For the chip damage test, the chip damage was measured in the same manner as Test A (Chip damage test), except that a minute film thickness (0.1 μm) was used as the film thickness for the semiconductor element Al electrode; the results are shown in Tables 2 and 3.

For the tail length uniformity test, the tail length uniformity was measured in the same manner as Test A (Tail length uniformity test), except that a minute film thickness (0.1 μm) was used as the film thickness for the semiconductor element Al electrode; the results are shown in Tables 2 and 3.

Test Results Test A

Test A, for investigation of the elements necessary to achieve the object of the invention, was conducted using the compositions shown in Table 1 (Samples A1 to A11).

(1) Roundness Test

The following conclusions may be drawn from the measurements of the press bonded minute balls.

[1] The roundness of the press bonded minute balls was insufficient at less than 0.94 with sample A7 which contained no Ca among Ca, Gd and Y, samples A3, A4 and A11 which contained no Gd, samples A5, A6 and A10 which contained no Y and samples A8 and A9 which contained 0.5% of Ag or Co.

[2] Samples A3 to A11 had satisfactory ball roundness of 0.97 or greater before press bonding or after press bonding of conventional-sized balls, but they had insufficient roundness after press bonding of minute balls.

[3] Sample A1 which contained 20 ppm by weight each of Ca, Gd and Y had satisfactory roundness of 0.97 after press bonding of minute balls.

[4] Sample A2 which containing 20 ppm by weight of Eu as a first group element in addition to the composition of sample A1 had even more satisfactory roundness of 1.00 after press bonding of minute balls.

(2) Chip Damage Test

The following conclusion may be drawn from measurement of the chip cracking of 0.1 μm thickness minute electrodes.

[1] Samples A8 and A9 which contained 0.5% of Ag or Co exhibited chip cracking.

This demonstrated an upper limit to the amount of added elements.

(3) Tail Length Variation

The following conclusions may be drawn from measurement of the tail length variation.

[1] Sample A7 which contained no Ca among Ca, Gd and Y, samples A3, A4 and A11 which contained no Gd and samples A5, A6 and A10 which contained no Y had unsatisfactory tail length variation of 56 μm or greater.

[2] Sample A1 which contained 20 ppm by weight each of Ca, Gd and Y had satisfactory tail length variation of 40 μm.

[3] Sample A2 which contained 20 ppm by weight of Eu as the first group element in addition to the composition of sample A1 had even more satisfactory tail length variation of 19 μm.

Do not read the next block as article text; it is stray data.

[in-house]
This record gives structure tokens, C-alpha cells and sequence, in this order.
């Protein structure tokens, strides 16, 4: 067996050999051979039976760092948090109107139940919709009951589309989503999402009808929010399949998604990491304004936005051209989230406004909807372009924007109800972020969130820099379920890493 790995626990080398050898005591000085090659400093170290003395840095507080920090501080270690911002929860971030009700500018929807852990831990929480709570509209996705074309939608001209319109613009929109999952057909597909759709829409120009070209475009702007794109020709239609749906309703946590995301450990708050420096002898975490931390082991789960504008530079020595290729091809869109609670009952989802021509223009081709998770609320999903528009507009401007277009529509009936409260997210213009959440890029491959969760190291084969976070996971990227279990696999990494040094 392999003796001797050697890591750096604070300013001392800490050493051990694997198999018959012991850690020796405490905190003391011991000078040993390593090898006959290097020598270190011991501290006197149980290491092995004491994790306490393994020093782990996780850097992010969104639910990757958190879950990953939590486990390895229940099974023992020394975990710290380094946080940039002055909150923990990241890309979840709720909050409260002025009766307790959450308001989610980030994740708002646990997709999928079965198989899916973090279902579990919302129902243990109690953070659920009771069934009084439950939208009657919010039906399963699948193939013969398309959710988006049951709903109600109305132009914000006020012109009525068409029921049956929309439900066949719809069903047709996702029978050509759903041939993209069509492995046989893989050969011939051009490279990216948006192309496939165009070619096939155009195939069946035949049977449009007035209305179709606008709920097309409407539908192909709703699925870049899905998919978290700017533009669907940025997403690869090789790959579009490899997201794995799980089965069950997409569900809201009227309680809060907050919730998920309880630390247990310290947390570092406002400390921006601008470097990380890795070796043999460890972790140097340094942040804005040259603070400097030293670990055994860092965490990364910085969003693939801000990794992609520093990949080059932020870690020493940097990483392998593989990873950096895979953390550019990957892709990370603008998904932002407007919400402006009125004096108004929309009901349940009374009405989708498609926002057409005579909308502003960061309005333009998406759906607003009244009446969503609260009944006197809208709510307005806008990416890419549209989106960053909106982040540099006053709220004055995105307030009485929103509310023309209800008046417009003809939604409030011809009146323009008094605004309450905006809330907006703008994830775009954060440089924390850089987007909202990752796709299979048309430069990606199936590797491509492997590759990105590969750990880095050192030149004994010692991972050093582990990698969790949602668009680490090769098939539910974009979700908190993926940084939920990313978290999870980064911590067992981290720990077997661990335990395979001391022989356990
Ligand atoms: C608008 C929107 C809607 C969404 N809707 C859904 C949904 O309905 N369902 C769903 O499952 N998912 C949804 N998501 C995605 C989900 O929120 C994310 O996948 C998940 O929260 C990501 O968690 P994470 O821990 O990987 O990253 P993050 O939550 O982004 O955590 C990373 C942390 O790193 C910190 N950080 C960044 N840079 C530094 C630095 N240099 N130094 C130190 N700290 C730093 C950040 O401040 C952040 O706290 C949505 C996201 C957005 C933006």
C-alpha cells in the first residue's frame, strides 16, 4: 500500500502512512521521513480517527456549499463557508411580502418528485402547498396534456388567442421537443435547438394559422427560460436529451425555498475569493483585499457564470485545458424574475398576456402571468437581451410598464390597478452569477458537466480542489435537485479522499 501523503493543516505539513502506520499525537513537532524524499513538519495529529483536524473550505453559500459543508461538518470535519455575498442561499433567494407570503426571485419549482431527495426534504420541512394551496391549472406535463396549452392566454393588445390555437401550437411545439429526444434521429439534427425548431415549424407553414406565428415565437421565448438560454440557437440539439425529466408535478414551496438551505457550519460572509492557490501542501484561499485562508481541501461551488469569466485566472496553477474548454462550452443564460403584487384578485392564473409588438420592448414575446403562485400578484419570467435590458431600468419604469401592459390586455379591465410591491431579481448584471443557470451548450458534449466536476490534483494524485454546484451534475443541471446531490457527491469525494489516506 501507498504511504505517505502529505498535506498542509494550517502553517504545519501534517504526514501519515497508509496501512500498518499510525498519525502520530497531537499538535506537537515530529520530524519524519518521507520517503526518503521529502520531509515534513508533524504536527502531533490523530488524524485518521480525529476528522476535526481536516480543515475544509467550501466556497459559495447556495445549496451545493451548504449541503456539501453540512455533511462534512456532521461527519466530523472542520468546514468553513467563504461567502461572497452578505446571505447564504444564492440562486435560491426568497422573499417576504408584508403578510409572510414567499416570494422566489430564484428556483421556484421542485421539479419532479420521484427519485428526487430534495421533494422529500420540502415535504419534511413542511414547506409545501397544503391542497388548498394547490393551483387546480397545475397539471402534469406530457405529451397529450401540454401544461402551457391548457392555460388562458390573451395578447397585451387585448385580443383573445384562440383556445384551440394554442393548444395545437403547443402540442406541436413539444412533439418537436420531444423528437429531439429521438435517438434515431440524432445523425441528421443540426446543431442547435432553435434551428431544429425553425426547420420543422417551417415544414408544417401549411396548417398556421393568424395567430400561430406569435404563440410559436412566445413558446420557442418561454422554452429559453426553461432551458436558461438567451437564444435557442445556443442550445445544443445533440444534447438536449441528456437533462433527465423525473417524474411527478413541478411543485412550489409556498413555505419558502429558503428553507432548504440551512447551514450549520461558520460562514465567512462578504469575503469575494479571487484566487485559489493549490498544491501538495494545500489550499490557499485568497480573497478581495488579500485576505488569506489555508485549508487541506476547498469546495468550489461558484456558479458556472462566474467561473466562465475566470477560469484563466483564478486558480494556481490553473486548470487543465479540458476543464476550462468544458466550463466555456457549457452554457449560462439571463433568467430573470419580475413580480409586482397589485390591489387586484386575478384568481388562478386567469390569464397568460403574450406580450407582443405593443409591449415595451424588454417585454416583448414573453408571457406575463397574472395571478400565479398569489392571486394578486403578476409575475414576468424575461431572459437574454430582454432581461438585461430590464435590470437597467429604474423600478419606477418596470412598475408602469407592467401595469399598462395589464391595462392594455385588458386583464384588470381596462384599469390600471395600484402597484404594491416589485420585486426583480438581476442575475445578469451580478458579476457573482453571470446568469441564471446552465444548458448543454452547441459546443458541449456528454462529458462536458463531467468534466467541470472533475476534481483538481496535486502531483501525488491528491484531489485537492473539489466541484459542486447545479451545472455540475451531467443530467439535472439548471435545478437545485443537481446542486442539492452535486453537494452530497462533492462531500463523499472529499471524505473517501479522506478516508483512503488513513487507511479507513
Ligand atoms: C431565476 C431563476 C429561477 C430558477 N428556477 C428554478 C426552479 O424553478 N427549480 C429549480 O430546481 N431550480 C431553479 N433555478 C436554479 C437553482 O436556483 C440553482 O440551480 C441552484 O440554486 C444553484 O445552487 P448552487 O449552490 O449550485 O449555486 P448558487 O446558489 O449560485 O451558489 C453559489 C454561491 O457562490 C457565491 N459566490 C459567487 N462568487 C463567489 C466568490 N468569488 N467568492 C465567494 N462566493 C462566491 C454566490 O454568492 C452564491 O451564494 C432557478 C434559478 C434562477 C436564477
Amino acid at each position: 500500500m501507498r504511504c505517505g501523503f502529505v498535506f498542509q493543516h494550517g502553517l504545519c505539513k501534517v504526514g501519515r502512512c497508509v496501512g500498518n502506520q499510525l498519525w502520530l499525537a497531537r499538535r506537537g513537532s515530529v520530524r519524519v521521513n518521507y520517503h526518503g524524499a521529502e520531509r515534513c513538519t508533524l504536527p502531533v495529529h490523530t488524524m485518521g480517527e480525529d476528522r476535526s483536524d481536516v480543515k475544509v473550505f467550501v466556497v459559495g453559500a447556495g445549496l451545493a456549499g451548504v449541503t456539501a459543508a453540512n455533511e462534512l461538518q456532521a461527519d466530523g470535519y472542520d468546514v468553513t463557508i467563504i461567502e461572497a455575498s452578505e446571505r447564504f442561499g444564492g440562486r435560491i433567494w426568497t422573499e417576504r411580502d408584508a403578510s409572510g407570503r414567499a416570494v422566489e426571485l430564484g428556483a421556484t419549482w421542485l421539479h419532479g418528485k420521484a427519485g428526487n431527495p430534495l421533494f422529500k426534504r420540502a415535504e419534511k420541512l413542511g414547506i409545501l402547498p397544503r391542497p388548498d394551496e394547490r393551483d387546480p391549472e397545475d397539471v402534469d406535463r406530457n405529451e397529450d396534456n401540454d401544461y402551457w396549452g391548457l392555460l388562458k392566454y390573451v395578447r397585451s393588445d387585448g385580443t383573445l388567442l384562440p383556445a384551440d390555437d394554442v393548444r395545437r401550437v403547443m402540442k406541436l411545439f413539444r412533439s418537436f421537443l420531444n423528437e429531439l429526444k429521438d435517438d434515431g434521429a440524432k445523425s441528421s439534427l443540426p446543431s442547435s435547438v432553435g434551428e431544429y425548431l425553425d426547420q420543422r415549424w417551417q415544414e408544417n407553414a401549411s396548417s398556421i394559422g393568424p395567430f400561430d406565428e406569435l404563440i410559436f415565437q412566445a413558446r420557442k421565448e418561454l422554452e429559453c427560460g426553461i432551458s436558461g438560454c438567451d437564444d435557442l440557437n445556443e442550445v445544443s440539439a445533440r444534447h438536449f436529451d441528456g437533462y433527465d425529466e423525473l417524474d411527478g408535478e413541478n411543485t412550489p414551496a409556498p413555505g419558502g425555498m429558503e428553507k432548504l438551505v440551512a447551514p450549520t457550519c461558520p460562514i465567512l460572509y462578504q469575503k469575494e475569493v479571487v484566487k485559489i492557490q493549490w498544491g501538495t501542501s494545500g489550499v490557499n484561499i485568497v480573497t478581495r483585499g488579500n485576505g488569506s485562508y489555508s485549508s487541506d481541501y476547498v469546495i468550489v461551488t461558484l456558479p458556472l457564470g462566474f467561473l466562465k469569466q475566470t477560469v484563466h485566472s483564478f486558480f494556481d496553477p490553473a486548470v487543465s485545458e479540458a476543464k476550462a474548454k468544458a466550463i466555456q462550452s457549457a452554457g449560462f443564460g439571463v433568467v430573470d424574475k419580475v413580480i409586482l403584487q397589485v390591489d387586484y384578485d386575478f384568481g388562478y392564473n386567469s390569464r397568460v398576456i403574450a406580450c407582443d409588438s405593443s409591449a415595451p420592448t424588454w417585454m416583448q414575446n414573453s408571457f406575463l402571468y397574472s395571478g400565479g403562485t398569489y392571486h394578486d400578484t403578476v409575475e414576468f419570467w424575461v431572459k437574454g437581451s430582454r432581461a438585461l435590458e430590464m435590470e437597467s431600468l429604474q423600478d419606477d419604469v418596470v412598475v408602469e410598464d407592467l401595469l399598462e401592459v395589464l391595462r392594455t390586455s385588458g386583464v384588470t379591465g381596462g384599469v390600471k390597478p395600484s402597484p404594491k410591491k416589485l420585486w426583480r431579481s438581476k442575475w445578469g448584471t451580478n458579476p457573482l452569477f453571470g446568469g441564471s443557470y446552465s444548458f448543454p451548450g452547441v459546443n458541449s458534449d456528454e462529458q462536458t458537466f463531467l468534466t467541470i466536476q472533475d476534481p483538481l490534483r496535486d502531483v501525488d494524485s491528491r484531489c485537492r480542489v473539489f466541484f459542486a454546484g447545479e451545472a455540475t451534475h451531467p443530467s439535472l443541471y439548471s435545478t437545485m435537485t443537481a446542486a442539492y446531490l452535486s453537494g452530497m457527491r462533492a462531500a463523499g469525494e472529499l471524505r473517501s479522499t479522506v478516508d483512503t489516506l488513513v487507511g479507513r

(4) Breaking Load

[1] Samples A1, A2, A8 and A9 which contained 20 ppm by weight of at least Ca, Gd or Y had satisfactory breaking loads of 139-140 mN.

[2] Sample A7 which contained no Ca but contained 20 ppm by weight each of Gd and Y and sample A10 which contained both Be and Gd had low breaking loads of 124-127 mN.

(5) Conclusion

For the parameters of roundness after minute ball press bonding, chip damage and tail length variation, excellent effects were obtained when Eu was included in addition to Ca, Gd and Y, with greater amounts among these resulting in smaller effects in terms of roundness after minute ball press bonding and chip damage.

Experimental Examples 1-45

In order to achieve the object of the present invention, Experiment Examples 1-45 were conducted using the compositions listed in Tables 2 and 3, as follow-up experiments to Test A.

(1) Test I (Test A and Experimental Examples 1-7)

The following conclusions may be drawn from Test I according to Table 2 in which the Ca addition amount was varied.

[1] In the copresence of Gd and Y, an excellent effect toward the object of the invention was exhibited with a Ca addition amount in the range of 5-100 ppm by weight. Specifically, the roundness after minute ball press bonding was 0.96-0.97, the breaking load was 133-145 mN, no chip damage was found, and the tail length variation was 31-48 μm.

[2] With a Ca addition amount of less than 5 ppm by weight, the roundness after minute ball press bonding was 0.93, the breaking load was 127 mN and the tail length variation was 78 μm, all of which were unsatisfactory.

[3] A Ca addition amount exceeding 100 ppm by weight was also unsatisfactory, since the roundness after minute ball press bonding was 0.91 and chip damage was produced.

[4] When Eu was added in addition to Ca, Gd and Y, an even more excellent effect toward the object of the invention was exhibited with a Ca addition amount in the range of 5-100 ppm by weight. That is, the roundness after minute ball press bonding was 0.99-1.00 and the tail length variation was 13-27 μm, which was an even more excellent result.

(2) Test II (Test A and Experimental Examples 8-13)

The following conclusions may be drawn from Test II according to Table 2 in which the Gd addition amount was varied.